Unfortunately the guests want a cool villa when they get back from the beach/pool/sightseeing.

If you go "overboard" with ways to impede their comfort you'll pay for it with negative reviews on travel advice sites.

Also, the card slots are used extensively in Europe & Asia. An old credit card or piece of cardboard defeats the system.

Molly: I think what you need to do for your decision is to determine the efficiency of your current A/C unit vs a new one. If the projected cost savings provides a break even mark in three years, then that would be your determining factor to select a new A/C unit. Otherwise, like us, except for the increased air flow and "quietness" of the new A/C unit, you'll be spending money needlessly. If we had to do it over, knowing what we know now, we would have kept our old unit.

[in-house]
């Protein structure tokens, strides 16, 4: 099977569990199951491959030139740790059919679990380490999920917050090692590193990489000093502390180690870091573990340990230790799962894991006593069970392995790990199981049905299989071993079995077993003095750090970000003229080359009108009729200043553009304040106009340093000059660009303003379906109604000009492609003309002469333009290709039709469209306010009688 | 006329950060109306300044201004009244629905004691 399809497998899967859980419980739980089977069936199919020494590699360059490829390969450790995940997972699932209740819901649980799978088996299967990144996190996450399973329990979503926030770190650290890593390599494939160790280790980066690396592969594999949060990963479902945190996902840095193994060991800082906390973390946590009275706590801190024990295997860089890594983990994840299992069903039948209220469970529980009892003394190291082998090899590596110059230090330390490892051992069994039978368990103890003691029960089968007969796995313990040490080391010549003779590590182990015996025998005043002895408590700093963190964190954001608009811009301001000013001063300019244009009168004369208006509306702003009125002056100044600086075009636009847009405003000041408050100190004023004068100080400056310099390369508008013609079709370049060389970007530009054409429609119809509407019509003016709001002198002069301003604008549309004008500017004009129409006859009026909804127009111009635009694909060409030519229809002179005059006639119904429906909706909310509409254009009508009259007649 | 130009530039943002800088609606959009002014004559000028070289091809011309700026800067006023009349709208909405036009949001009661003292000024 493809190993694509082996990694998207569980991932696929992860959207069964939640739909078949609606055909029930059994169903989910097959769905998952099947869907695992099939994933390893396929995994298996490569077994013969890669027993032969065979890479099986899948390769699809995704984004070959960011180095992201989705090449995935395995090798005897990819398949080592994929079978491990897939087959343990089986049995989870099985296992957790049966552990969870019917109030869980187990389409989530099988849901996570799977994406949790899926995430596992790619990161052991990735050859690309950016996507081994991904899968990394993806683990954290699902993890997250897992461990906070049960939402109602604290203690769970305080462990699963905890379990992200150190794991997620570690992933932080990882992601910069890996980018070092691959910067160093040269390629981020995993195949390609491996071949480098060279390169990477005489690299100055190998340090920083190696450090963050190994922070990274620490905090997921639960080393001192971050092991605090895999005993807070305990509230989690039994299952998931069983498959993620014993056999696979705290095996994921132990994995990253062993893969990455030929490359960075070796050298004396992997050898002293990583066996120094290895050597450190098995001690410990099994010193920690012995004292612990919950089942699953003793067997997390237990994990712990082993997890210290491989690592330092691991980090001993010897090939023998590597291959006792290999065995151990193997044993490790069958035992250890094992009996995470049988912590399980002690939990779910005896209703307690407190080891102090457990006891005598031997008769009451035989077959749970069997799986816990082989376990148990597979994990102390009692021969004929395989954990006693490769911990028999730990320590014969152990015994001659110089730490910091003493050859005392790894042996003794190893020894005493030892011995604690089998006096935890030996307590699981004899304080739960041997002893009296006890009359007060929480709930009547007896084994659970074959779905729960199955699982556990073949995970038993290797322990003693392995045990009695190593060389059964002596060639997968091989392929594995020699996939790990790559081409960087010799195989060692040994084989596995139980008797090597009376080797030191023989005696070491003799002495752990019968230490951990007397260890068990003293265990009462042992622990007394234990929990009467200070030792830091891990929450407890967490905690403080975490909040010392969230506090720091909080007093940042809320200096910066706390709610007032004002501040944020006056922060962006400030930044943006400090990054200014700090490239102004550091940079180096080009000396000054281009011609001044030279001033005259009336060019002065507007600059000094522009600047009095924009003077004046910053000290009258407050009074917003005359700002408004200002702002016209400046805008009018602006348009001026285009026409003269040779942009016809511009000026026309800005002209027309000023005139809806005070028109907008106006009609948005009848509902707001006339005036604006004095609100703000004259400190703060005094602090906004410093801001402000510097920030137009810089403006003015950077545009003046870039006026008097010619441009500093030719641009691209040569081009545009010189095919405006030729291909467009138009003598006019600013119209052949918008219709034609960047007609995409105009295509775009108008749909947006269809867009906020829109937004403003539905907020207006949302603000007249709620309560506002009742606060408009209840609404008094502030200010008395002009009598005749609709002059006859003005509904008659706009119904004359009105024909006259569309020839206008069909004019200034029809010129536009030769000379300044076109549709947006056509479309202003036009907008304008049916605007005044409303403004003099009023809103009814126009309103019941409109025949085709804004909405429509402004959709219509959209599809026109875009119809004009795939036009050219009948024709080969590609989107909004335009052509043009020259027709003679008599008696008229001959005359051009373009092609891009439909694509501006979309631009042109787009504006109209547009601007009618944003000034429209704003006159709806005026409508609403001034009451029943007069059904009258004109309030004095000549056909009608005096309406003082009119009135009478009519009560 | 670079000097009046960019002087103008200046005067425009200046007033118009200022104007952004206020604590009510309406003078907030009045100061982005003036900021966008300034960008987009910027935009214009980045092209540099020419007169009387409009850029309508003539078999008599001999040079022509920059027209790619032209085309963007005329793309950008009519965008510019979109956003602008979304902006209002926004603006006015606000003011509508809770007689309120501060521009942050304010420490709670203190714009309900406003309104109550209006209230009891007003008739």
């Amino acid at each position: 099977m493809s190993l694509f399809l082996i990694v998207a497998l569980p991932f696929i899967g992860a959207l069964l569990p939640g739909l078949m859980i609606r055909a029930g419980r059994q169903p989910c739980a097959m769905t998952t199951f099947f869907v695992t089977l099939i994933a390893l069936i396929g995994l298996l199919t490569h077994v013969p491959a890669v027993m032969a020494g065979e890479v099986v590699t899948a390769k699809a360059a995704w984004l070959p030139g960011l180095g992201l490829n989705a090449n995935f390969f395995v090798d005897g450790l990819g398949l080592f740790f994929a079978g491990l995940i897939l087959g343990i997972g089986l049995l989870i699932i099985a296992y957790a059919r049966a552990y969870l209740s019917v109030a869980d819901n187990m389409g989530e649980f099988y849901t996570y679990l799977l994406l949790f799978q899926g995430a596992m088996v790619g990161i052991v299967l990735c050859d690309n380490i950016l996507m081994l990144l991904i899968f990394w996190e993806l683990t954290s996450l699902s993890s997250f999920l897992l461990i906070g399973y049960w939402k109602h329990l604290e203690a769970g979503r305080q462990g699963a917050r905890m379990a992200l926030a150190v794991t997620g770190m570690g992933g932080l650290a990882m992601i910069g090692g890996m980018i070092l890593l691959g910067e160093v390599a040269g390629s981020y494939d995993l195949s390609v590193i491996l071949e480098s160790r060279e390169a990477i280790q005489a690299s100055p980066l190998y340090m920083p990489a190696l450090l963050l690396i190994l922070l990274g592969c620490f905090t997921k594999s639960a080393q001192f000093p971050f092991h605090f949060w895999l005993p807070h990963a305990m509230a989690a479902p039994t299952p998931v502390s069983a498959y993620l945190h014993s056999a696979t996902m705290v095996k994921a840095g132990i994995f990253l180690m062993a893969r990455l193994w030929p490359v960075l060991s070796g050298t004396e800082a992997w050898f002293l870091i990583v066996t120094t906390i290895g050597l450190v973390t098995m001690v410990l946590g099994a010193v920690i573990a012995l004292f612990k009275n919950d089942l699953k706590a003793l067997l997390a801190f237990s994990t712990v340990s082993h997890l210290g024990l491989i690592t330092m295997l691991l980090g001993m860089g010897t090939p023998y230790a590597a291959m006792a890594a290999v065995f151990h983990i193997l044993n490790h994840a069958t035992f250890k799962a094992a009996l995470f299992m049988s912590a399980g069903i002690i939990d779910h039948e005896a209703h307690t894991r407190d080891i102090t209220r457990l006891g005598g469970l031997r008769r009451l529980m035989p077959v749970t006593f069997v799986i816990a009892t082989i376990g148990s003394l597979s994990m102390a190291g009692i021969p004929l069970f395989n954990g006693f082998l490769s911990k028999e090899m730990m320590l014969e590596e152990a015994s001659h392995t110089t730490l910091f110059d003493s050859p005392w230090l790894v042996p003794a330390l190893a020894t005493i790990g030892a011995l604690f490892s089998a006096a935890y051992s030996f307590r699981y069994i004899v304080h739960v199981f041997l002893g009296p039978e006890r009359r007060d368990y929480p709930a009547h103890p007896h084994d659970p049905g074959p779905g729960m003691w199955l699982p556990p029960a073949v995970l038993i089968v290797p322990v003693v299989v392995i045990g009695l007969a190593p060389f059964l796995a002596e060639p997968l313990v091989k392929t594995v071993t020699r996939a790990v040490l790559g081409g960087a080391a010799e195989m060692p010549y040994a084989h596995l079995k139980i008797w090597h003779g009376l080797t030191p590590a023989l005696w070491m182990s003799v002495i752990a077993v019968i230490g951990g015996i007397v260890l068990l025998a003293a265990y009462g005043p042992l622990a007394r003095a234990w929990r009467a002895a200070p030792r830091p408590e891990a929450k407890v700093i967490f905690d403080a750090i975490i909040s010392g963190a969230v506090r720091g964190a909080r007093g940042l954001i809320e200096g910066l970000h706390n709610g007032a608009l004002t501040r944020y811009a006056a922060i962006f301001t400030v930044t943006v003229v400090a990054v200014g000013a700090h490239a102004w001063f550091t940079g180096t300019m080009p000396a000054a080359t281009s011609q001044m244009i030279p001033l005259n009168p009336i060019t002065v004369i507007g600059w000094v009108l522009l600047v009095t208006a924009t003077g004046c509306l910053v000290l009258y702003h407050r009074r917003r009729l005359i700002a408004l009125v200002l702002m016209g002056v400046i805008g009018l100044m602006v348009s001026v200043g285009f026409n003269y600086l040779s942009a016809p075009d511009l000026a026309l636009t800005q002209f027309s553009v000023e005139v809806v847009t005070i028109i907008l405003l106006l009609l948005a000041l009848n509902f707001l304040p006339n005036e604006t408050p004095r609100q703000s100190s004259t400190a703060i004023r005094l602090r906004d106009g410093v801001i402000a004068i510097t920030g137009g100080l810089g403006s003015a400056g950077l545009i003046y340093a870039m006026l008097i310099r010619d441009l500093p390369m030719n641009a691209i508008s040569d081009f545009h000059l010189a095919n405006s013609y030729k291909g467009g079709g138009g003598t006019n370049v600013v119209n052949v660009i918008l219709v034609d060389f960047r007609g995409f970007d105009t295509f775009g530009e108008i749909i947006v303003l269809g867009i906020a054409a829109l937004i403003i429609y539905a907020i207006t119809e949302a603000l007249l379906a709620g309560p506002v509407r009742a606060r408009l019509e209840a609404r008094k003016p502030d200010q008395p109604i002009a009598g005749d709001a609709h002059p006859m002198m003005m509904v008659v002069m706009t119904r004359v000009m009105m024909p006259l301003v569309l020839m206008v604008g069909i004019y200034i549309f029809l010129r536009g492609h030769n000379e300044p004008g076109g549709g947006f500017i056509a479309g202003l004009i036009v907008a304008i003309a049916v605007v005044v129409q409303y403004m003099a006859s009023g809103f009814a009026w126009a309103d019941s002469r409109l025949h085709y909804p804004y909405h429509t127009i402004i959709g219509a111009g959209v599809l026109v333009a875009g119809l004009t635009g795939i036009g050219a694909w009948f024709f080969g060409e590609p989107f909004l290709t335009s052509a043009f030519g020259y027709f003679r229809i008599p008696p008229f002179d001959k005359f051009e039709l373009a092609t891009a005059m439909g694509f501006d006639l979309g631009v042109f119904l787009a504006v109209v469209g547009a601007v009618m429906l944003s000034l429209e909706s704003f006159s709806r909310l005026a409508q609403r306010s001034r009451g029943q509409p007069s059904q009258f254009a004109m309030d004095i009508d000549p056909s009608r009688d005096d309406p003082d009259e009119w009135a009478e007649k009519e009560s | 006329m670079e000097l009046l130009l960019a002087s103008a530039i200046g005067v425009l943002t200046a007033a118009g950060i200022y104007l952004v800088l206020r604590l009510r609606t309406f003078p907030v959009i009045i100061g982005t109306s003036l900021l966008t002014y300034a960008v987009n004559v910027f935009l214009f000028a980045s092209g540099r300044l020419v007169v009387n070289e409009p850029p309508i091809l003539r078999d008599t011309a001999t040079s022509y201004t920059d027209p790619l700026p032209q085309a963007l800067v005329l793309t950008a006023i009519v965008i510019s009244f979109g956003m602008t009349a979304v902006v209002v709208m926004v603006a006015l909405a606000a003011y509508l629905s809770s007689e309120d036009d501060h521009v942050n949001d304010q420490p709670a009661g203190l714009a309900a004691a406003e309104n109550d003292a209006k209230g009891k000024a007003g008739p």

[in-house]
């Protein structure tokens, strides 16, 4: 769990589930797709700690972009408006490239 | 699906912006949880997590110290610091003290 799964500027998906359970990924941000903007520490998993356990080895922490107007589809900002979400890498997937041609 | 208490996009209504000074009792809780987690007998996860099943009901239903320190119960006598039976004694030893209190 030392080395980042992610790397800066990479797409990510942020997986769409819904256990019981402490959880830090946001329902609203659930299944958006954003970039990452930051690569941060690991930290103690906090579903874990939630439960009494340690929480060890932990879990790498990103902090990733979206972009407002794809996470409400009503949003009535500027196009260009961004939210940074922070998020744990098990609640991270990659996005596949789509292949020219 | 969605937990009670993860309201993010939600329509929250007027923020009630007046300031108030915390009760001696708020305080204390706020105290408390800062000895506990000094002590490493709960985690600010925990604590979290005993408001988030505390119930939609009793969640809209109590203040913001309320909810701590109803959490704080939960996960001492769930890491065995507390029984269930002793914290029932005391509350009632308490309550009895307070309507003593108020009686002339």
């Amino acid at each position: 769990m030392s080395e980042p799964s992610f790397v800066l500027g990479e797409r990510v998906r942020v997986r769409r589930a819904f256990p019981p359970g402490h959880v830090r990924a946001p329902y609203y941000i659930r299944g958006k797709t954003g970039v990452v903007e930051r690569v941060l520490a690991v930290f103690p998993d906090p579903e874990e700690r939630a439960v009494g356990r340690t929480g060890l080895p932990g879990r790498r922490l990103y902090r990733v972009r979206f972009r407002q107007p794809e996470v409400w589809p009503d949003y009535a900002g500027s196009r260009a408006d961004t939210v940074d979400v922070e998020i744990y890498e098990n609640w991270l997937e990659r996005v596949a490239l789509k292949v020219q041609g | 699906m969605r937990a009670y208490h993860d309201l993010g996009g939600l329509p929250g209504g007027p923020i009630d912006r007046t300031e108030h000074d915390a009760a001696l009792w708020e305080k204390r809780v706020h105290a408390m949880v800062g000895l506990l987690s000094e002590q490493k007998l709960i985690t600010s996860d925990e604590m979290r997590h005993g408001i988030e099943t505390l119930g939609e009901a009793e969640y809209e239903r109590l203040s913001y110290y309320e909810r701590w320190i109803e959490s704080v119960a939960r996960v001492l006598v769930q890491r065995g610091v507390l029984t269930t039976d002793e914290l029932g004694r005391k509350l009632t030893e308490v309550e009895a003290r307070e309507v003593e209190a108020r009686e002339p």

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Posted : July 9, 2010 4:26 pm
Marty on STT
(@Marty_on_STT)
Trusted Member

Joe Tannous jtann7777@yahoo.com has started bring in the latest and greatest for AC...installed a few of them at Bolongo and they have seen practically 50% savings in electricity...these units will be all the rage in the coming years.

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Posted : July 9, 2010 5:48 pm
Juanita
(@Juanita)
Expert